• I’d let it go. There are things in a relationship where you have to be responsible for letting him know that it’s important to you and it sounds like maybe you haven’t? My SO and I are really big on birthdays. We go all out – gifts, cards, flowers (for me), sometimes take the day off together, special meal at home. But that was something that we came to early on in our relationship. For Valentine’s Day, we’ve never done anything other than cards. In fact, this year, he was away on Valentine’s Day so he hid a card in my underwear drawer so I would find it the morning after he left and have it for Valentine’s Day. He said he wished he had done more, but honestly, I don’t need it.

      • Agreed. I am a big believer in telling guys your expectations re holidays/gifts/etc. They are not mind readers. Just tell him that, in the future, you want to exchange presents on V-Day. Done.

    • Only half snarky :

      Recently engaged and you’re angry over this two weeks later? Get un-engaged until you two figure each other out more.

    • It sucks he didn’t call, but why should he buy you something?

      It’s this kind of thinking that causes things to descend into something overly transactional. If one wants to acknowledge Valentine’s Day, why not just use it to tell the other person (if you don’t already do this regularly) that you appreciate him/her and love him/her? I find that that bit of affirmation– really noticing your loved one and expressing your love for him/her is a lot more rewarding and meaningful than sh*t that anyone can buy at most stores (or through Amazon Prime!)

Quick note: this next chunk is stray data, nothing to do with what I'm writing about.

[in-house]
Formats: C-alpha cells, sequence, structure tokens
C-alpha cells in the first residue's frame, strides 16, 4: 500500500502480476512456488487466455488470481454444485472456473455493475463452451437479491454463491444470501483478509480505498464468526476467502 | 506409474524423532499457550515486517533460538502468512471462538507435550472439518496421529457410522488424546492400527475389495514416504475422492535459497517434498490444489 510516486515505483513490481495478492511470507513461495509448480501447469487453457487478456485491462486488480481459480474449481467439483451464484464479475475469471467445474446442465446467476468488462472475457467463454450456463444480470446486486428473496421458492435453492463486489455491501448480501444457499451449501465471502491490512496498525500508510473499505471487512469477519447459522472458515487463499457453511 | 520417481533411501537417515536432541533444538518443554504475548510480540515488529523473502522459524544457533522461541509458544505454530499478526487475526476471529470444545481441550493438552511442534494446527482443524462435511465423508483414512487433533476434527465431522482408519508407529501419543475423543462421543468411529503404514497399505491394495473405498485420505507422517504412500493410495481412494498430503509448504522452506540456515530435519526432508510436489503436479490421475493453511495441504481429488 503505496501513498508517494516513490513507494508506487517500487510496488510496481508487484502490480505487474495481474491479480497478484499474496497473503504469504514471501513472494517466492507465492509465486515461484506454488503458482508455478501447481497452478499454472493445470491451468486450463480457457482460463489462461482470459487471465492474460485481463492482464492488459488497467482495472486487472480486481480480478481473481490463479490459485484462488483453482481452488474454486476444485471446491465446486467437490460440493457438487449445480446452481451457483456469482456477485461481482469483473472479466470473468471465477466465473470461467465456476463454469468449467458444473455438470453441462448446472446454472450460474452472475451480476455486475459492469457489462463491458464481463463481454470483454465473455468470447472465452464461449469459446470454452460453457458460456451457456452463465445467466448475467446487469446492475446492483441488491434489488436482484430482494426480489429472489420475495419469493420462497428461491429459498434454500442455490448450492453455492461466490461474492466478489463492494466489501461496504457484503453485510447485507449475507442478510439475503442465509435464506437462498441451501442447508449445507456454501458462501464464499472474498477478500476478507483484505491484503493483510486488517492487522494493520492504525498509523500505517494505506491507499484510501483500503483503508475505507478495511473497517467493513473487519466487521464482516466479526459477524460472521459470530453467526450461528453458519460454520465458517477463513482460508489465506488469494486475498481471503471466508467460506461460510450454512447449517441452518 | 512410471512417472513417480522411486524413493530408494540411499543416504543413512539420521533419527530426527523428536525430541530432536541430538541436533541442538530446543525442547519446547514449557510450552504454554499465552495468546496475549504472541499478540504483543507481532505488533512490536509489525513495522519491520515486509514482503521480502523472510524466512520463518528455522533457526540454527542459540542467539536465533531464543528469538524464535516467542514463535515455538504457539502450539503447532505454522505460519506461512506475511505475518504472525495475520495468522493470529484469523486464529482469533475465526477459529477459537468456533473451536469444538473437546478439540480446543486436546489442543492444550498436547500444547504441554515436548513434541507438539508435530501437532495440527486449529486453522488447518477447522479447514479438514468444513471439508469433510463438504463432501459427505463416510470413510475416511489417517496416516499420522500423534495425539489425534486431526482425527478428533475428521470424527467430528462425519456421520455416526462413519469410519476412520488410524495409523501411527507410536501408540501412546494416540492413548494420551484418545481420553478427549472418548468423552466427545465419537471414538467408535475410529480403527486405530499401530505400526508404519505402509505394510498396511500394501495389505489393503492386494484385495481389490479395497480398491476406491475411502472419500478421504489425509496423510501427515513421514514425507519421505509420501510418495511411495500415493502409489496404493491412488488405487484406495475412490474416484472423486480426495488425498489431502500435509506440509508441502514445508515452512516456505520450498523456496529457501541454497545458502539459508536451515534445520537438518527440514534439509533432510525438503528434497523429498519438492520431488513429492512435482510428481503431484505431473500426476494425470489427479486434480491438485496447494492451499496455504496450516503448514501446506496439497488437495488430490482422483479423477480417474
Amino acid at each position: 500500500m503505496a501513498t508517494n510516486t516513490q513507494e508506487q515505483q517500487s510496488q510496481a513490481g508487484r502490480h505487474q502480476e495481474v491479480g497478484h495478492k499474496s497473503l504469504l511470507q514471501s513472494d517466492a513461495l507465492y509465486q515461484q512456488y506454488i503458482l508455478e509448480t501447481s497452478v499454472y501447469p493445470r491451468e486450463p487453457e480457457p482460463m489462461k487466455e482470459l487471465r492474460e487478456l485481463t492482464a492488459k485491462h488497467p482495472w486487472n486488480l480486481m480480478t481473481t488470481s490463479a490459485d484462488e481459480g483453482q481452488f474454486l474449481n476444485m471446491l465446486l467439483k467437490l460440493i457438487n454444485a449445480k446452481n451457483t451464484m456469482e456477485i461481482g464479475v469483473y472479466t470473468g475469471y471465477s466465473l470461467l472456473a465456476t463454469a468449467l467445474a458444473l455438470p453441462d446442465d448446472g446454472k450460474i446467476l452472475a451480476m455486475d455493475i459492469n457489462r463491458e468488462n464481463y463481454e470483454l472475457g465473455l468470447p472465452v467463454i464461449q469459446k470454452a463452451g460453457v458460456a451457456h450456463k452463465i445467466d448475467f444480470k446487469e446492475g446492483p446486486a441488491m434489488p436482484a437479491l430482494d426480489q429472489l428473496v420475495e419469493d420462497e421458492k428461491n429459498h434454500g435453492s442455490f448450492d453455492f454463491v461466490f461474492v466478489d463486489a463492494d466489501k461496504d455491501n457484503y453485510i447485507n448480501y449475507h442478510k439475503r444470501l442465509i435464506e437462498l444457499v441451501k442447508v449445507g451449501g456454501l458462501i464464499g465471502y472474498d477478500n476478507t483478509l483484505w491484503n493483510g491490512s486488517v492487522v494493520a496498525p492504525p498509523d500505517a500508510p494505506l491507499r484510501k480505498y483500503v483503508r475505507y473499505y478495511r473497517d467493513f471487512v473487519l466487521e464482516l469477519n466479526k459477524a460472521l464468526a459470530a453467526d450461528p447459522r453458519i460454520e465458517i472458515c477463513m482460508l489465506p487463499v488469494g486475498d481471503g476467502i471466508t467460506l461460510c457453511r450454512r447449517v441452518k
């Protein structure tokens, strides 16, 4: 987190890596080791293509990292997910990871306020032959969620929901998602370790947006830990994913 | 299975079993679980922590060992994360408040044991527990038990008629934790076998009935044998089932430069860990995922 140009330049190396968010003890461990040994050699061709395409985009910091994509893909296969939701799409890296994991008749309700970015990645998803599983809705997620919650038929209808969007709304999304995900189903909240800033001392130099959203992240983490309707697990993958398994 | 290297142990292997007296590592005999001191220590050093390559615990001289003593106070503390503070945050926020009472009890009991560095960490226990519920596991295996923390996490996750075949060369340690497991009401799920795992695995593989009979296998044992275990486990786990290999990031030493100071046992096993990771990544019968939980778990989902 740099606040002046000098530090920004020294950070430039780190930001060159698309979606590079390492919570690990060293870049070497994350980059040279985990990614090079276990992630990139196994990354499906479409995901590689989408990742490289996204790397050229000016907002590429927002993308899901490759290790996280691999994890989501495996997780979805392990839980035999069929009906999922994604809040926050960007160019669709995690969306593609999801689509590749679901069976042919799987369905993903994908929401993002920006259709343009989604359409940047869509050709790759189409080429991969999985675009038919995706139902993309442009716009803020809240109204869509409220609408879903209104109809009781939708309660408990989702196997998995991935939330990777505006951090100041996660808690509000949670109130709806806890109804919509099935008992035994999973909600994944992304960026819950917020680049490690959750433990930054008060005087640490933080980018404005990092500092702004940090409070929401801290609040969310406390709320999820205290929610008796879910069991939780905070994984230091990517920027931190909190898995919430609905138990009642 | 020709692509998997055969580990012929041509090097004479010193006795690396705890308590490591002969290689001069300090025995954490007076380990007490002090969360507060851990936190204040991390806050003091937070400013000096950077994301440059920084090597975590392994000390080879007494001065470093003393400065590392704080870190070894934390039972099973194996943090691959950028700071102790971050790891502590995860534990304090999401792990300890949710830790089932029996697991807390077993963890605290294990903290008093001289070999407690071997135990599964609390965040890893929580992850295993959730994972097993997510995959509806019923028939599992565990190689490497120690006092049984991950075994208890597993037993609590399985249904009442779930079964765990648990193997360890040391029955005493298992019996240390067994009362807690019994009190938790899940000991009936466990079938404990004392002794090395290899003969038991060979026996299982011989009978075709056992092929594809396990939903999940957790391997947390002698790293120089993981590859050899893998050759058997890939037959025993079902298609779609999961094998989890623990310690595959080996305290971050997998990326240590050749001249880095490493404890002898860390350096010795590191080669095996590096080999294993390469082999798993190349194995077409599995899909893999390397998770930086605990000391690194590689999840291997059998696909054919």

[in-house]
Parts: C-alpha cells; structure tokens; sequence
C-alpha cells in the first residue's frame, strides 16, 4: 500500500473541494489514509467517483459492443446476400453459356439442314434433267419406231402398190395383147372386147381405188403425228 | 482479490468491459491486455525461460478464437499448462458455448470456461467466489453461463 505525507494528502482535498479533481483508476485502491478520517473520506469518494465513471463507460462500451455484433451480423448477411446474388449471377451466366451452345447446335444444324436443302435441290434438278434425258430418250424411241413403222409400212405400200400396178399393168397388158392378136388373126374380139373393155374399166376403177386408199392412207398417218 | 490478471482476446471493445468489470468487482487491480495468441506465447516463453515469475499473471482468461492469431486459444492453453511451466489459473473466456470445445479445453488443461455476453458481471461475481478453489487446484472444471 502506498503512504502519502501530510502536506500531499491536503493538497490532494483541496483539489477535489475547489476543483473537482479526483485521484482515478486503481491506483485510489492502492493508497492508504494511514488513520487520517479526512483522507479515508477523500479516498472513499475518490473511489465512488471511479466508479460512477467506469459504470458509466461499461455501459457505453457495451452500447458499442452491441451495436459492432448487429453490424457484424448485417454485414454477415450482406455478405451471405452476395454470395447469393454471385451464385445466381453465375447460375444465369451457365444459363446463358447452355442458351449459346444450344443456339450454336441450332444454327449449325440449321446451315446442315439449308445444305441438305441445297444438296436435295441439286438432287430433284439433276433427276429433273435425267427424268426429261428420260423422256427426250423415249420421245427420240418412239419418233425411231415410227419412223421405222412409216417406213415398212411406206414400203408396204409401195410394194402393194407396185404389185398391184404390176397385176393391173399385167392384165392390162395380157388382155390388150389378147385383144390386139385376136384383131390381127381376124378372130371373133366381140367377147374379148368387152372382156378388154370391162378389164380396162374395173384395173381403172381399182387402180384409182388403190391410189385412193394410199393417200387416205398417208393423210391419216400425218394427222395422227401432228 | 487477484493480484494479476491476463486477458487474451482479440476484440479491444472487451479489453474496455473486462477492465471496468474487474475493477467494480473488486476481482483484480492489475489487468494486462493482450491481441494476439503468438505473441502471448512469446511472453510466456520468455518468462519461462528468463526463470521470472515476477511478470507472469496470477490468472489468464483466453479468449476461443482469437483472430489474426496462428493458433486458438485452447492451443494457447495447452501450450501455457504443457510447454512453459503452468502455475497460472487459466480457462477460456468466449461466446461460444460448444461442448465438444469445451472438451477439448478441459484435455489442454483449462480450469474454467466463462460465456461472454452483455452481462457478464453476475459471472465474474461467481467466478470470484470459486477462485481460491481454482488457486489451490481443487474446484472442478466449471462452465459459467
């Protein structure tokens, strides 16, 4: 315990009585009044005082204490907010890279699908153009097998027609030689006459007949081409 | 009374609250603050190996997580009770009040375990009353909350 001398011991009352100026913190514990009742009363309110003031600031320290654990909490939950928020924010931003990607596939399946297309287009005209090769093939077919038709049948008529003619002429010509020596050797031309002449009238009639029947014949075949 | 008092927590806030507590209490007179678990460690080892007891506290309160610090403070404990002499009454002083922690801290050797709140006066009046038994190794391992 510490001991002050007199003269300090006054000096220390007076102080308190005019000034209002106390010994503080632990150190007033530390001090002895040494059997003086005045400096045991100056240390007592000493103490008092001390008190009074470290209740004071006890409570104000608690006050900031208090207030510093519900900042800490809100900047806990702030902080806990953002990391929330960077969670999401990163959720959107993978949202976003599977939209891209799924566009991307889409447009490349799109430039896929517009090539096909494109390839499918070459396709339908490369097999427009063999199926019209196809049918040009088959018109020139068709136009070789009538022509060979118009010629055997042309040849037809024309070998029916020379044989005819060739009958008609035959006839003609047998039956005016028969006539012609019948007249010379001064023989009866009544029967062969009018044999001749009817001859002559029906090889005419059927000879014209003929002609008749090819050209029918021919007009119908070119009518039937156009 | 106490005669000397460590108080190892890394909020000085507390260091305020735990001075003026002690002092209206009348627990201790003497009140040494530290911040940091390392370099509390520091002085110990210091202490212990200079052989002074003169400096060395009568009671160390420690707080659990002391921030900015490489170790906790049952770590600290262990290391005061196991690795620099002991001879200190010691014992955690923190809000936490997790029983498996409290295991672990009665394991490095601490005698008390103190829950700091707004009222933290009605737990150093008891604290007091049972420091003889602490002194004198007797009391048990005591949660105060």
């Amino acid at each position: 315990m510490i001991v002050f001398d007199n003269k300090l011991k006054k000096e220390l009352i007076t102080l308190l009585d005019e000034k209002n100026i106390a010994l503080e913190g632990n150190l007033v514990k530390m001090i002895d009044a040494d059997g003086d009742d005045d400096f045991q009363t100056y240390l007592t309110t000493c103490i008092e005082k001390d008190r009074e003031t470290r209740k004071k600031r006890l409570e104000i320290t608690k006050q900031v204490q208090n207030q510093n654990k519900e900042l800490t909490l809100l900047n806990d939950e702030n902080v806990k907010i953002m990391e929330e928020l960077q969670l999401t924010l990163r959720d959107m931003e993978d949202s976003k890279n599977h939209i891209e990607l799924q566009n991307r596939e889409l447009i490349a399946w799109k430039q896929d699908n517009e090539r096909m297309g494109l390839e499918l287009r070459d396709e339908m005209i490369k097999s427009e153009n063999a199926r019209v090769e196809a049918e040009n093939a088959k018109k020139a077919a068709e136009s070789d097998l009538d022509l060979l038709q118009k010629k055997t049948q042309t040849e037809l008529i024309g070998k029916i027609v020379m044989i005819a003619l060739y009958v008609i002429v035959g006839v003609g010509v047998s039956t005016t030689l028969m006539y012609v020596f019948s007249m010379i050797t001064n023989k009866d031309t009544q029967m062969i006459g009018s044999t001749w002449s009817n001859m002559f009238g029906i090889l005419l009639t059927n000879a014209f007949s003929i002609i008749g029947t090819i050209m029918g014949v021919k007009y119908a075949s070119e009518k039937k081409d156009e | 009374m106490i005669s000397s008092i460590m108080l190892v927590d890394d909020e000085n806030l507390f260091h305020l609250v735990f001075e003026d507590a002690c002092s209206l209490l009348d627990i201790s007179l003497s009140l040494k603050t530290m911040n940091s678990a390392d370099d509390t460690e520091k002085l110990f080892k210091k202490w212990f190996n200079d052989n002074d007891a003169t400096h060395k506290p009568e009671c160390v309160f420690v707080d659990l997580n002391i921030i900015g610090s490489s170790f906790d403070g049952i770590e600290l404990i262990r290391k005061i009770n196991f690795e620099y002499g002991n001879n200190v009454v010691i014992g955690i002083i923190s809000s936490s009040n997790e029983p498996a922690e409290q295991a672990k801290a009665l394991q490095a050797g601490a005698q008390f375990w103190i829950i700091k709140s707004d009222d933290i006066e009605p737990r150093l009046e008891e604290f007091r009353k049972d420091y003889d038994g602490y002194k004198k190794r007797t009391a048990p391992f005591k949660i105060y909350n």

I think all these women who have been trained in some Pavlovian way to demand gifts, be they flowers or jewelry or whatnot, have turned it into something transactional, which is why there’s the reaction of Steak and BJ-Day. The whole gift-demanding, and I guess, the counterdemand (steak & bj) is just ugly and sad. It comes across as two competing entitled whiners rather than people who really want to affirm each other with kindness rather than demands.

    • Personally, I would take that as a huge warning sign. Not even a call? Forget the part about buying you something, no call? I would start doing some serious talking about the state of the relationship. That’s much more important than worrying about whether or not he bought you something. I definitely wouldn’t let it go (except the gift part). You need to get to the bottom of this, especially since you’re in a LDR. Later, you can talk about your ideas about romance and whether or not you feel that it should include gifts. But that is a very secondary issue to be discussed looking forward, not looking back and demanding that he owes you something.

      And I’m not even overly big on Valentine’s Day, personally. My husband and I didn’t do cards or gifts at all this year because we went out of town the weekend prior. Didn’t even open a bottle of wine the day of.

      But again, I think your focus is off.